Hiking the otter trail is a bucket list experience that I have heard people talking about since I was young.
I never thought it would be something I would do until I really fell in love with hiking a couple of years ago. A fear of heights and the unknown had kept me too scared to venture out beyond my comfort zone. Once I broke the barrier and saw hiking in a different light I was totally addicted.
I did my first multiple day hike in 2015 on Reunion Island. I found it much less challenging than I thought and by the last day I wasn’t ready to stop. Hiking with a 20kg backpack was also a new experience but it soon become one with my body.
When I was asked a couple of months ago if I would be keen doing the famed otter trail I immediately said yes. Is a beautiful 5 day 4 night 45km hike through the Tsitsikama area of the Garden route and follows the rugged South African coast line. You sleep in huts, carry absolutely everything and to top it all off only 12 people are allowed on the trail per day. This way it feels like you are far away from any civilization and you can enjoy all that nature has to offer. It also means that there is usually a year waiting list so you need to book really far in advance especially if you want to secure a good date.
Ok so I am all for being prepared. I had the right shoes, a good bag and everything else that would make my journey easy and safe. I love being spontaneous and going with the flow but on something like this you don’t take chances.
You don’t just need to be prepared with your gear though. If you check out the route there are loads of ascents and descents. You should at the very least have a moderate fitness level and be a keen hiker to make the experience fun and not just barely tolerable.
Being mentally prepared is also a plus. When you know what you are getting into its so much easier to deal with and stop stressing the small stuff. I powered up steep hills with the thought of the rewarding views and a snack at the top! It really made it much easier and gave me a great sense of accomplishment when I got there eventually.
The only mental block I had was crossing the Bloukrans river mouth. There are a few river crossing but you need to cross Bloukrans at low tide and even then you might be waist high in water. I dreamt about being pulled out to sea so many times because I am basically crazy paranoid. In the end the the tide was so low and everything about it crazy beautiful and not scary at all. Everyone has a different experience though so be familiar with the tides and weather! There is an exit right by the river so if it doesn’t look safe to cross definitely take it!
Enjoy every day:
So there are five epic days of hiking that are all so wonderfully different. The first day is the shortest and easiest hike to get you into the swing of things. The next few days are going to be more difficult. You will have to check tides, cross river, and do a lot of hiking but the rewards are worth it. When possible stop and take in the scenery, listen to the quiet of the forrest and look out for dolphins and whales. We even saw an Otter on our second day and I am pretty sure the little guy brought us some luck!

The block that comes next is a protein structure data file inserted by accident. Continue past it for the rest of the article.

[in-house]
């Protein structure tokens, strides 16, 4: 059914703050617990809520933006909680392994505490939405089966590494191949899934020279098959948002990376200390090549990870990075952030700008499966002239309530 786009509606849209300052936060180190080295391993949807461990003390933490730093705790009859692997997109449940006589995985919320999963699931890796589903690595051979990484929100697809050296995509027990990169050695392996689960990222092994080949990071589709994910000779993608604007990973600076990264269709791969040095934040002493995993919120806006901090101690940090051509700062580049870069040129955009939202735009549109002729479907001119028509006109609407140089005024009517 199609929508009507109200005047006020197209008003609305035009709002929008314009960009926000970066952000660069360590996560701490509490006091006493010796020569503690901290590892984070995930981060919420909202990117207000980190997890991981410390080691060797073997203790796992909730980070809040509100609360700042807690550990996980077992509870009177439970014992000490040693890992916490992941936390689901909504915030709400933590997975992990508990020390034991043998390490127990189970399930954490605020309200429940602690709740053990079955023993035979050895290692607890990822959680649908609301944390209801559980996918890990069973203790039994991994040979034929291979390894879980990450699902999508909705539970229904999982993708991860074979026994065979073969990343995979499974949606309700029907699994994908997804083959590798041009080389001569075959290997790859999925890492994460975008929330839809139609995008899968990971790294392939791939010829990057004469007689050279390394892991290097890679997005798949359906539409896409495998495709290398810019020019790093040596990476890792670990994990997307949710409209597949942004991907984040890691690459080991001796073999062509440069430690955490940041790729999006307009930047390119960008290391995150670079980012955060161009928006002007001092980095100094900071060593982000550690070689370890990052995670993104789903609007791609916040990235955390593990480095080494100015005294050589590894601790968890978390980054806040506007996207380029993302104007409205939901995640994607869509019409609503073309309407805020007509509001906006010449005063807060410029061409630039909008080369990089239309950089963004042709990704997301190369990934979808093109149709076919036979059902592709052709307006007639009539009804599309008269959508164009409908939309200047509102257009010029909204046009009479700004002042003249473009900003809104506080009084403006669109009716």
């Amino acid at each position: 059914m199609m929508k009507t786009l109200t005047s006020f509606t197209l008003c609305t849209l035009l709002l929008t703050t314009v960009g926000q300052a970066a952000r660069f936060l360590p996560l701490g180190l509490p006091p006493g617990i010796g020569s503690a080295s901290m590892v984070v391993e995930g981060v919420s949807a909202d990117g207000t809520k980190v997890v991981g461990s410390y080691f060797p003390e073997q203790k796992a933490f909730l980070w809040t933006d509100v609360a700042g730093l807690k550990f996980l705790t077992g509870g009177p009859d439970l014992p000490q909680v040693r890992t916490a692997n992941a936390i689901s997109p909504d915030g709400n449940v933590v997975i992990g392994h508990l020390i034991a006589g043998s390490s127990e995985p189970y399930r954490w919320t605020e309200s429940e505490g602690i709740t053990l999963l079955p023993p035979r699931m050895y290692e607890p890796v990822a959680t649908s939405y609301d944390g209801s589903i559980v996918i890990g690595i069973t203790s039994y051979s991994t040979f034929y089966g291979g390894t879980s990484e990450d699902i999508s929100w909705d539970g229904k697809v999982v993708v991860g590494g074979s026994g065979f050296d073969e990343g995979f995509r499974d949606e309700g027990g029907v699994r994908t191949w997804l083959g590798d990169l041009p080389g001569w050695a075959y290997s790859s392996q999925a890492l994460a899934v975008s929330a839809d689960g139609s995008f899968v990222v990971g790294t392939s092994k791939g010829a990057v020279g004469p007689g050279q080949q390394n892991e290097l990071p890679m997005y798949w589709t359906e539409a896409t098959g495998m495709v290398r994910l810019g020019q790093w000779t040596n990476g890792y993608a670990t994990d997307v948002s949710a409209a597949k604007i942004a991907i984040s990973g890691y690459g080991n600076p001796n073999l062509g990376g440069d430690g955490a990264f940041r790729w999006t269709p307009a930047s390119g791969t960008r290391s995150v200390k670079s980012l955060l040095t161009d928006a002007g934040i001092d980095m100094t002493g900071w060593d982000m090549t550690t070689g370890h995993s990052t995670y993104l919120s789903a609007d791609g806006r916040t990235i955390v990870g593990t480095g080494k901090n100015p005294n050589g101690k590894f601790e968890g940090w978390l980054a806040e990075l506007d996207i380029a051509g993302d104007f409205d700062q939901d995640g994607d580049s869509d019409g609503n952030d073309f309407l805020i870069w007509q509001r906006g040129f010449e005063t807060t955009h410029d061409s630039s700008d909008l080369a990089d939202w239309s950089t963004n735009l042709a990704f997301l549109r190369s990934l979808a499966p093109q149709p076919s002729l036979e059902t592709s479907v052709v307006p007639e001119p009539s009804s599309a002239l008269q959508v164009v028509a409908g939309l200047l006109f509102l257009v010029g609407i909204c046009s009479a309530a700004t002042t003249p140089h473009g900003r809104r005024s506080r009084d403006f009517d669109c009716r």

Its also a big bonus if you go with awesome people like we did. Getting along with your hiking crew definitely helps. We have so many fun memories and stories to tell like eating toasted bread from the fire with chips and dubbing it choast.
Every day brings with it a new camp as well and the huts are all next to the ocean and all super pretty! We also experienced something cool at each camp. The first night we got to experience Bioluminescence under a blanket of stars and lightening in the distance. It was magical and set an awesome tone for the rest of the trip. Other camps offered swimming spots or driftwood fire spots on the pebbles next to the ocean. All of them unique and breathtaking!
There are two huts at each overnight spot sleeping six per hut. I was really impressed how well maintained they were! You had triple bunk bed with mattresses, enough wood for a fire and toilets with insane views. There is no electricity or hot water but you definitely wont miss it. Nothing like a refreshing dip in the ocean or a quick cold shower after a day of hiking right? I took a dip at one of the camps and it was glorious, well up until I spotted a purple jellyfish and promptly ran out.
The sound of the waves crashing mixed with being crazy tired everyday caused us to sleep for about 9 hours each night. It was more than enough to have us waking up feeling fresh and ready!
Things to remember
- The path is really clearly marked and you only need to look for a yellow otter foot print to find your way.
- There are exit routes all along the path that will either lead you to a rangers hut or to an area with reception and a dirt road.
- Take a walking stick with! No matter how fit you are this is great for balance or walking up steps. I didn’t take one but luckily we all managed to find a stick on the side of the path to use.
- Pack food wisely, there are loads of what to take guides in terms of food that you can check out if you are unsure.
- Don’t forget to pack pills for inflammation, headaches, nausea etc. Cataflams were definitely our best friend!
- Don’t overpack, they weigh your bag before you go and it needs to be under 20kg. Mine was 17kg so I was in the clear. At least it gets lighter right!
- Go at your own pace! No one should feel bad for being slower or faster but always try and stick in a group of two or more. In case something happens its not cool to be alone.
Check out the Sanparks website for more information about the otter trail.
This website has all the info you need on what to pack and what to expect from the otter trail.